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Adams talks protest busting

1 month ago 40

With help from Shawn Ness

New from New York

Happening now:

  • Mayor Eric Adams talked about the reasons why it was time to break up the protests on college campuses.
  • New York has a new secretary of state that will need state Senate approval.
  • New York City's budget is getting bigger and bigger.
  • Why Attorney General Tish James and her colleagues are suing the NCAA.
Mayor Eric Adams this morning showed reporters a chain that was used to barricade a door during college protests in New York City.

DEMS DEFEND CAMPUS CRACKDOWN: The police were not just arresting pro-Palestinian protesters at Manhattan colleges Tuesday night, but protecting “children” from “outside agitators,” Mayor Eric Adams said, defending the NYPD in a round of media appearances this morning.

“This is a global problem, that young people are being influenced by those who are professionals at radicalizing our children,” Adams said at a press conference with police Wednesday morning. “And I’m not going to let that happen as the mayor of the city of New York.”

Adams declined to elaborate on who the agitators were. And while it’s not in question that some of the people protesting at campuses were not students, the NYPD’s main evidence today — that protesters who seized a building used thick bike locks favored by students — was roundly mocked online.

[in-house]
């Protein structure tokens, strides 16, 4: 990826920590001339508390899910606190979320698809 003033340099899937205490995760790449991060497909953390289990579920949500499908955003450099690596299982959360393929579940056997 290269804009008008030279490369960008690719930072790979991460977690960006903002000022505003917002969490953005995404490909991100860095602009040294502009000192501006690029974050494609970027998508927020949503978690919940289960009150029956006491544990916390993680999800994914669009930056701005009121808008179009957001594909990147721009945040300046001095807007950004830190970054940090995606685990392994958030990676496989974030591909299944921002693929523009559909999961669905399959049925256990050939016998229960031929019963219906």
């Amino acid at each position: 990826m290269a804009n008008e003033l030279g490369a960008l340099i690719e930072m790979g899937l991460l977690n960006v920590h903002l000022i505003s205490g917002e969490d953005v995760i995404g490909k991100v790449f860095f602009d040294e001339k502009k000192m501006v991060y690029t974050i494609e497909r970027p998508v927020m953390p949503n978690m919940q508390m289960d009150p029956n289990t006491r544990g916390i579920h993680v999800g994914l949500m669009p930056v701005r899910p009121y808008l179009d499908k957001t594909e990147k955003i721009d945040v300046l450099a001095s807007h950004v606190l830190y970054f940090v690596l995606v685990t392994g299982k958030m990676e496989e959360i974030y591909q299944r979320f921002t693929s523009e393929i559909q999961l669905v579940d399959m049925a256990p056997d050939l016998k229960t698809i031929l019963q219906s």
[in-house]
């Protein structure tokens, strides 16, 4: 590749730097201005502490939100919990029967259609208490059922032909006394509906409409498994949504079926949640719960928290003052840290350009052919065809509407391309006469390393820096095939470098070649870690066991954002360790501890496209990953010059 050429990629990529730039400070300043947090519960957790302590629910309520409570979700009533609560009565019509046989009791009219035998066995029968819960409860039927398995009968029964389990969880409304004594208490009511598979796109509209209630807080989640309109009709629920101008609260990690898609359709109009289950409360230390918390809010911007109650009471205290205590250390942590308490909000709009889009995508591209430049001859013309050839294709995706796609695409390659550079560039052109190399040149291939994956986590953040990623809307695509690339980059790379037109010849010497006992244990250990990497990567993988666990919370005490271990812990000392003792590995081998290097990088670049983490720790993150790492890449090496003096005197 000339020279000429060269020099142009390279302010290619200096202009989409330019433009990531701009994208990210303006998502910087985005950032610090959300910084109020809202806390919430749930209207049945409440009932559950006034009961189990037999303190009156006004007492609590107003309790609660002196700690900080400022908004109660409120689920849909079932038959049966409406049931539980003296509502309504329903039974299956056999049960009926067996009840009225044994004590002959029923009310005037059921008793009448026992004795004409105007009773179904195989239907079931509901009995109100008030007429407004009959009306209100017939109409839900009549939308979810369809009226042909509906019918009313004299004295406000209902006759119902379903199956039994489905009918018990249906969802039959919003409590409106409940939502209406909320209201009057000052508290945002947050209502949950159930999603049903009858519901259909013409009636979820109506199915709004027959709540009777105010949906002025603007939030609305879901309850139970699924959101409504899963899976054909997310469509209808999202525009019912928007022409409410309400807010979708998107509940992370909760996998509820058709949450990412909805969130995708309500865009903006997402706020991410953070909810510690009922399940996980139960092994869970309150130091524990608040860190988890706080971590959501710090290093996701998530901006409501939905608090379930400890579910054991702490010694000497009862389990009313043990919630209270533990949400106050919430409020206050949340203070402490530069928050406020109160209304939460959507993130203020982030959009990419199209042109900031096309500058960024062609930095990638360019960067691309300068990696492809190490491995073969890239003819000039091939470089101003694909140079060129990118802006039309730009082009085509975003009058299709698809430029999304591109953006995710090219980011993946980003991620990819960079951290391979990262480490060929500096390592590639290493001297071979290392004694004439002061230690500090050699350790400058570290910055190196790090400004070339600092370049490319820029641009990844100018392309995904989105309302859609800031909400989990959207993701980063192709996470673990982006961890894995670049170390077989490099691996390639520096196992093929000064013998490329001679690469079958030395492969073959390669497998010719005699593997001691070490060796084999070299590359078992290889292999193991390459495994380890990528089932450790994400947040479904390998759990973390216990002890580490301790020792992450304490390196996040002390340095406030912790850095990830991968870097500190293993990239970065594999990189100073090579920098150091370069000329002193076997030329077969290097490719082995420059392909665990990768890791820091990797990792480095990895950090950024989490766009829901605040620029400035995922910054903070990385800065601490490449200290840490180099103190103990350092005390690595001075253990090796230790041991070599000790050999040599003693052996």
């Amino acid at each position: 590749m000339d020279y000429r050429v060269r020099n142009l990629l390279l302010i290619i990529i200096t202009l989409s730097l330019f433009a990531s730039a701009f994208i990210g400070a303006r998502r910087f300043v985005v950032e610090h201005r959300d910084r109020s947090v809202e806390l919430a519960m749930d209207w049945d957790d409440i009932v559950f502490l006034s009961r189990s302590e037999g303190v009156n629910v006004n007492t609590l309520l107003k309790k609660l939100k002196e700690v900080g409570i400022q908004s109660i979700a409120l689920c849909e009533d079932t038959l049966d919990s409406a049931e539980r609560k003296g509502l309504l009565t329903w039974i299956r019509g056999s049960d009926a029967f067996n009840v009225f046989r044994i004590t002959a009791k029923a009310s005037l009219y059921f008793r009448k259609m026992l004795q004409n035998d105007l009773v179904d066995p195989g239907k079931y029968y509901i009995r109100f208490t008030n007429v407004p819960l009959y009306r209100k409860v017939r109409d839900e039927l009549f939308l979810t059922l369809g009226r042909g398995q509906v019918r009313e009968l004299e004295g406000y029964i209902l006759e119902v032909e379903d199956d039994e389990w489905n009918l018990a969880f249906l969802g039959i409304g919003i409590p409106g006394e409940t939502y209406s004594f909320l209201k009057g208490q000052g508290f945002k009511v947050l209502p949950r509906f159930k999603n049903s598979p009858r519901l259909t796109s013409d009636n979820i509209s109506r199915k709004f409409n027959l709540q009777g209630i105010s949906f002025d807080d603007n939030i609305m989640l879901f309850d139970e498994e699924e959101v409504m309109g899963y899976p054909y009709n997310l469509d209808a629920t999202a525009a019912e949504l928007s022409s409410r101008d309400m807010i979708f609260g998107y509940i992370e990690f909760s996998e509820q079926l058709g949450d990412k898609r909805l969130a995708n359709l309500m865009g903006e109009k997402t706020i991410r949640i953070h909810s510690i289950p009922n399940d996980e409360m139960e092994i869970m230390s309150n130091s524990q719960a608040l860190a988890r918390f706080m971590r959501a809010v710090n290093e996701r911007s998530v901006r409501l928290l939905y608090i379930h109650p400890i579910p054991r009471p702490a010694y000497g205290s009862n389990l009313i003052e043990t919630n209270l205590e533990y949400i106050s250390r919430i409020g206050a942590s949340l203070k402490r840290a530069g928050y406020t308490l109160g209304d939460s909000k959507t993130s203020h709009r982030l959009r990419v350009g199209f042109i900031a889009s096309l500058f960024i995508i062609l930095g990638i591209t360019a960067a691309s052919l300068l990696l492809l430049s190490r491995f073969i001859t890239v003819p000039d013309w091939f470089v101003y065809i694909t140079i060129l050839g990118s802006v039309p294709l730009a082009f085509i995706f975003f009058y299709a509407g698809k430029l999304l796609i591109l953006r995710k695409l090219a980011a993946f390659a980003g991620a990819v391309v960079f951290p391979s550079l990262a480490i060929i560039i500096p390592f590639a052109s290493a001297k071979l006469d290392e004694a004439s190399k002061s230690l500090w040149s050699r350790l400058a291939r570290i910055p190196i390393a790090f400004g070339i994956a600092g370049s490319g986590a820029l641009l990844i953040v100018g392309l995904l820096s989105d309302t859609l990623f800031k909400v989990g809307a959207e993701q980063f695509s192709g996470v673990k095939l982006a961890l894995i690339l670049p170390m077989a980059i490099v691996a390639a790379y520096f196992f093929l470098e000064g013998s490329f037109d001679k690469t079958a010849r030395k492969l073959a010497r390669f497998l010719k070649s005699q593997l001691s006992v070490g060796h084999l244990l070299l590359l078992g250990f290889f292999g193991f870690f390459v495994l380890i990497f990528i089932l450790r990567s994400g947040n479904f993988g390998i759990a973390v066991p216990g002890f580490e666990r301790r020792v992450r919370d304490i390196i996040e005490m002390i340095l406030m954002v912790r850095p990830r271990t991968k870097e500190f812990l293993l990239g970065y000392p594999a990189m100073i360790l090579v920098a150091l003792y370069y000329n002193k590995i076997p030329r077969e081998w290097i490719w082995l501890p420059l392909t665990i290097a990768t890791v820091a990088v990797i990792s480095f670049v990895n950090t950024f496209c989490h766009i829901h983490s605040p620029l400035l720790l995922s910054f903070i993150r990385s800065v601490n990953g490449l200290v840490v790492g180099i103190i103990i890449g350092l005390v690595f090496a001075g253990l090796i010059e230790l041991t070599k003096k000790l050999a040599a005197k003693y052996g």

The police actions were the largest mobilizations yet of New York City police in response to recent pro-Palestinian protests on college campuses. Adams emphasized that Columbia University and City College both formally requested the NYPD’s help responding. Protesters at Columbia had seized and barricaded an academic building on campus, and City College, they set up tents and occupied a main lawn on campus.

The NYPD said 173 people were arrested at City College, and 109 were arrested at Columbia on Tuesday night.

Leading Democrats, including Gov. Kathy Hochul and House Minority Leader Hakeem Jeffries, backed up the high profile police responses.

"As far as I can tell, the efforts by the NYPD were thorough, professional, and they exercised the degree of calm in a very tense situation that should be commended,” Jeffries said at a press conference today, POLITICO’s Nicholas Wu reported.

“The rest of the campus, they should not be living in fear because you're claiming an exercise of your rights,” Hochul said at a separate media availability. “But that's what was starting to happen on our campuses over the last couple of weeks.”

But New York Civil Liberties Union Executive Director Donna Lieberman said reports of police closing blocks of the city, pepper spraying protesters and throwing them to the ground showed the response was “counterproductive and downright dangerous.”

“While other campuses across the country have engaged demonstrators in productive dialogue, at Columbia and City College last night the NYPD responded instead with intimidation and violence. — Jeff Coltin

Former Assemblymember Walter Mosley was picked by Gov. Kathy Hochul to be the next secretary of state. He now awaits Senate confirmation.

SENDING OUT AN SOS: Former Assemblymember Walter Mosley is Hochul’s choice to become the next secretary of state for New York, her office announced today.

“The Department of State plays a critical role implementing a broad array of government services, from the Downtown Revitalization Initiative to the Office for New Americans,” Hochul said in a statement.